In most health care and social service professions, there is the named experience and notion of compassion fatigue: the tiredness and burnout that sets in when one exhausts his/her limitations of what he/she can give to another without ensuring a balanced output of compassion and care for the self. Prevention of this compassion fatigue is important for all helping professionals, parents, caregivers, and teachers/educators. As a yoga teacher, if you aren’t mindful of your own practice of yoga, self-compassion and self-nourishment, your Tadasana (mountain pose) may end up looking like a rounded lumpy bag of potatoes and your mind may end up getting cluttered, compounding the very obstacles that are getting in the way of your ability to truly be present, loving, and kind.
As I observe my own patterns and listen to the challenges experienced by many yoga teachers, I notice how the very obstacles that stand in the way of us humans cultivating a state of Yoga (stillness of the agitations of the mind) show up in many of our teaching styles, studio cultures, as well as in the way we respond/our ability to truly listen to the challenges that students are requesting support for.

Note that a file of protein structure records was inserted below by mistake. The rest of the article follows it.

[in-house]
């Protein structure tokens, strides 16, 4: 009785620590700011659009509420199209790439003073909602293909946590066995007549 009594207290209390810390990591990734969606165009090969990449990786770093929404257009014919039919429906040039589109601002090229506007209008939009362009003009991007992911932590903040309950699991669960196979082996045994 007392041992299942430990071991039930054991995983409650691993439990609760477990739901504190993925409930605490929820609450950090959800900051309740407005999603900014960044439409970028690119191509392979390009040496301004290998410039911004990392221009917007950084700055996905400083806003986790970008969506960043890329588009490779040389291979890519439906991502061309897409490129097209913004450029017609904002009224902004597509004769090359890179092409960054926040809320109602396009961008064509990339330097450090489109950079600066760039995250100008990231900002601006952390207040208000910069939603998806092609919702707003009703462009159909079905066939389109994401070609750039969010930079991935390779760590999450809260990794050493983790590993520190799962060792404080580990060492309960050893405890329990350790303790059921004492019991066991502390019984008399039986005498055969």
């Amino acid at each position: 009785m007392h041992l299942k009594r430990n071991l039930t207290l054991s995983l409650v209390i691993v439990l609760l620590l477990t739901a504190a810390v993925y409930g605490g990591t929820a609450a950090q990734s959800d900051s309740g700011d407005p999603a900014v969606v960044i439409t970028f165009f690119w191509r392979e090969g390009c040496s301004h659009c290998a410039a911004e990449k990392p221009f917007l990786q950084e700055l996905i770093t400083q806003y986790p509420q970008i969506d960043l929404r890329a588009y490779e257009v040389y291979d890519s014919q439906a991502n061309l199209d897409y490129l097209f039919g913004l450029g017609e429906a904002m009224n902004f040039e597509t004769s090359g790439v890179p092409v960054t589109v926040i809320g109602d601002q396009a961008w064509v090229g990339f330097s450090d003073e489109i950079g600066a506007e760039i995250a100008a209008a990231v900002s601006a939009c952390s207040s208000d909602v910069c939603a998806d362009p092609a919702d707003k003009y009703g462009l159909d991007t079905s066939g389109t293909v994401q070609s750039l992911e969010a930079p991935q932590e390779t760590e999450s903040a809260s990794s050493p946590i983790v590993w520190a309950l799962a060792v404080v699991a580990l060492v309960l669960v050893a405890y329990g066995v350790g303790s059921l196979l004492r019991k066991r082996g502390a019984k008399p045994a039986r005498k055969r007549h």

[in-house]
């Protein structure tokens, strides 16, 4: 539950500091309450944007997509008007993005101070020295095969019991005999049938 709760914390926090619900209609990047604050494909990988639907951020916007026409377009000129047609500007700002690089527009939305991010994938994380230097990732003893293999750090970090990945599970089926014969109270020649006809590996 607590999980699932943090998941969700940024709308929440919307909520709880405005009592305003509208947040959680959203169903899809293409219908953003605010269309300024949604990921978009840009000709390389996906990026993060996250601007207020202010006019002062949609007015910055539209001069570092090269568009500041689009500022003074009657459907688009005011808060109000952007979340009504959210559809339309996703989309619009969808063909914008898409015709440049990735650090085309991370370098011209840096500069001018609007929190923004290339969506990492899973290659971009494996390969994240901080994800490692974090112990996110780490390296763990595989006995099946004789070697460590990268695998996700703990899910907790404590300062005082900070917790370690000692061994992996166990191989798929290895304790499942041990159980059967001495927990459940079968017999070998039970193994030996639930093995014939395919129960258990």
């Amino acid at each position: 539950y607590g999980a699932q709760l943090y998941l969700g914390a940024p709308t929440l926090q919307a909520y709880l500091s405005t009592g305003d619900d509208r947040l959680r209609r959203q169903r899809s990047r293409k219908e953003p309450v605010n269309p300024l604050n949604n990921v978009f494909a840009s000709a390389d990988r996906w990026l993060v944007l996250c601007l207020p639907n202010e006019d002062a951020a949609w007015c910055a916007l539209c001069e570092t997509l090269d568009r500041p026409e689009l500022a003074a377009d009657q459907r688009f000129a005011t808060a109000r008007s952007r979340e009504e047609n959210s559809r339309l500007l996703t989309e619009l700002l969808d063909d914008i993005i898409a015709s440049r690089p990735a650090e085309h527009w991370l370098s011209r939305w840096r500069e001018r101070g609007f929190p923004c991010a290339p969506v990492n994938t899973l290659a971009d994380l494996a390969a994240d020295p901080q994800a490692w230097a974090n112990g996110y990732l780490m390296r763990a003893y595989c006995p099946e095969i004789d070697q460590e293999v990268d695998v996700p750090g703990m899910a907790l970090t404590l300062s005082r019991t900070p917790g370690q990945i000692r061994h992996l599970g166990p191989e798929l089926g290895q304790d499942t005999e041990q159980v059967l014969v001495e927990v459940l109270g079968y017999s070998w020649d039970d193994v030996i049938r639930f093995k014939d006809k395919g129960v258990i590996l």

According to The Yoga Sutra of Patanjali, the 9 obstacles that interrupt mental clarity and the cultivation of continued growth are: illness, inertia/ depression, doubt/ self-doubt, impatience/ haste, laziness, greed/ overindulgence, delusion/ arrogance, lack of perseverance, and regression/ difficulty sustaining effort through challenges.
Our human minds do what they do best. Our minds will attach, experience aversion, let the ego get in the way, fear, and ignore objective reality.
Our best tool to preventing compassion fatigue is yoga: both the practice yoga and the practice of letting go/ relinquishing control, paired with the ability to discriminate between reality and what we interpret from our reality.
Someone reminded me the other day that a yogi is a yogi 24 hours per day. Part of the practice of preventing compassion fatigue involves:
– Being happy for someone who is happy (Love/ Happiness: Maitri – Sukham)
– Having compassion for others who are suffering ( Compassion: Karuna – Dukham)
– Rejoycing in another’s good deed (Joy: Mudita – Punya)
– Seeing someone’s inappropriate actions for what they are: just a part of the whole (Equanimity: Upeksa – Apunga)
When the above named obstacles get in the way of practicing love, compassion, joy, and equanimity, we always have the practice and our inner wisdom to come back to. When we practice what we preach, our life and our teachings become so much more impactful for ourselves and others.